- The easy answer is that we wanted to find a church as much like KNU International English Church as possible! The church is called Duneland Community Church, and their mission is cultivating God’s wholeness in a broken world. That sounds a lot like being a loving community that changes our world, and when we got into their vision points, we saw more similarities. The lead pastor and I have so many similarities and connecting points that I told Sarah he’s my “brother from another mother.” We obviously have deep agreement about theology and philosophy of ministry and how the church should go.
- Also, I was specifically looking for a part-time assistant pastor position. Because I want to get a doctorate and write, I will need a job that will allow me the freedom to do both of those. And it’s not just time-based freedom. As the lead pastor, I carry a heavy burden of responsibility for the health of the church, and I need to be able to let someone else carry that so I can focus more on my studies.
- Lastly, it’s a nice bonus that the church is only 45 minutes from Chicago. That puts us within reach of a wide range of schools for me and within driving distance from family. Also, Sarah hopes to start a small business hosting international kids for English camps in America, and direct flights from Incheon to Chicago make that a lot easier.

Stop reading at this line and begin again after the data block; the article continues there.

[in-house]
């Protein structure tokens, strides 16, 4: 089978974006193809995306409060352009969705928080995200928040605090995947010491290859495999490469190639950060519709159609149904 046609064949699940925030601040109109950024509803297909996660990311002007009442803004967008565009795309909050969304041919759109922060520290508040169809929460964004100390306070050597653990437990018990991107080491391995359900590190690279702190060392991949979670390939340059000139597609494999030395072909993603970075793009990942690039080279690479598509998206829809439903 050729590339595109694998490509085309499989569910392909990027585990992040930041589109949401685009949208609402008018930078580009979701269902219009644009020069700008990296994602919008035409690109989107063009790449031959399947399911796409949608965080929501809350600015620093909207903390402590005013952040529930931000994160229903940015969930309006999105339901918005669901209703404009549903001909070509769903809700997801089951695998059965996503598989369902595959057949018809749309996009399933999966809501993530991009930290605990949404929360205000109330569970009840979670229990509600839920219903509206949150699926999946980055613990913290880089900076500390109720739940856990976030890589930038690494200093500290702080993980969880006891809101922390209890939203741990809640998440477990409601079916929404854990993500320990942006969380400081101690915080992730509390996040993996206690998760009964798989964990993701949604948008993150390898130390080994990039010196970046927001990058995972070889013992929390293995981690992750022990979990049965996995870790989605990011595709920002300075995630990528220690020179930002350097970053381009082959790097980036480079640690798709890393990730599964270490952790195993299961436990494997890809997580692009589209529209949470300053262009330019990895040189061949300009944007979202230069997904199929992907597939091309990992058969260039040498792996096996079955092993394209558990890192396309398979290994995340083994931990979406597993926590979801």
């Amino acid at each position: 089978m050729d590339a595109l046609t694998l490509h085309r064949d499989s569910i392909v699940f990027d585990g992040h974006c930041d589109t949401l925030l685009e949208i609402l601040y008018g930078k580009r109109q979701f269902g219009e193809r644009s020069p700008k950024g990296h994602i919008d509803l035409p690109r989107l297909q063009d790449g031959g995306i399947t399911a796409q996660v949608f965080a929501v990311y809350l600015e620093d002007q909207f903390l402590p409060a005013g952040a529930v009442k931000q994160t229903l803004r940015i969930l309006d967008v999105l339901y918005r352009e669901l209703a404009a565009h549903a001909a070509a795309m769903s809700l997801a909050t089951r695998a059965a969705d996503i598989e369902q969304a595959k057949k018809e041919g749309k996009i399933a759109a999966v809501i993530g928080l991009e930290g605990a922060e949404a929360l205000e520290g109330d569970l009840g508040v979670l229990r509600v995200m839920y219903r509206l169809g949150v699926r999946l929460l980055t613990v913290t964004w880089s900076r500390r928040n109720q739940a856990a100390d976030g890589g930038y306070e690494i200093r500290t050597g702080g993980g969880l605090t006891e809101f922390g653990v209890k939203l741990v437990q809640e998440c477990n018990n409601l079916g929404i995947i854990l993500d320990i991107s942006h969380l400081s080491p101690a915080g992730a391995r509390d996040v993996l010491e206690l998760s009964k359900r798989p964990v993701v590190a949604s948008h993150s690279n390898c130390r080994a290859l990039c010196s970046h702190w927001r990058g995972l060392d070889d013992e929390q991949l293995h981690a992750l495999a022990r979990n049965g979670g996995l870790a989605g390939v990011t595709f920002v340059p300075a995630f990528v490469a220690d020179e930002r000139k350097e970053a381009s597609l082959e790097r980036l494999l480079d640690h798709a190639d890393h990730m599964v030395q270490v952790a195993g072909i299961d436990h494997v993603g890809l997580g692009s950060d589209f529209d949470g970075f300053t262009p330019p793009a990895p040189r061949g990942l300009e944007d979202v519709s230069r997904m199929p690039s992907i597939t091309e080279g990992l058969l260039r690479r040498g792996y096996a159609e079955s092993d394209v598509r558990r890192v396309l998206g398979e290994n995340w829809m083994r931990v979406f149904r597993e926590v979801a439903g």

Next, our confirmations. In the course of trying to make decisions and trying to figure out how God is leading us, we look for lots of different things. Does it make sense? Does it feel right? Do we have peace about it? But sometimes there are further, special signs that give confirmation that we are on the right track. I have experienced four of these. One of them alone might be a random chance, but all four together add up to weighty evidence.
- Without knowing that Sarah and I were talking about leaving, Tim Marvin read this passage to me in our Graybeards meeting: “But this is what the Lord, the God of Israel, says: I will certainly bring my people back again ... for their own good and for the good of all their descendants. And I will ... replant them in this land” (Jeremiah 31:36-41).
- After some emails with the pastor in Indiana, we began to realize that this idea might actually happen. The easiest thing in the world would be to stay right here, and moving back to the USA with only a part-time job and a few dreams seemed kind of crazy and risky. The next day on my morning walk I listened to a sermon on Joshua and the battle of Jericho, which is actually in Joshua chapter 6. But for some reason, the pastor started the sermon by having the whole congregation read a line from Joshua 1:6, “Do not be afraid. Be strong and very courageous.” This verse actually has special meaning to me because God led me to this verse in a unique way during a difficult time in high school.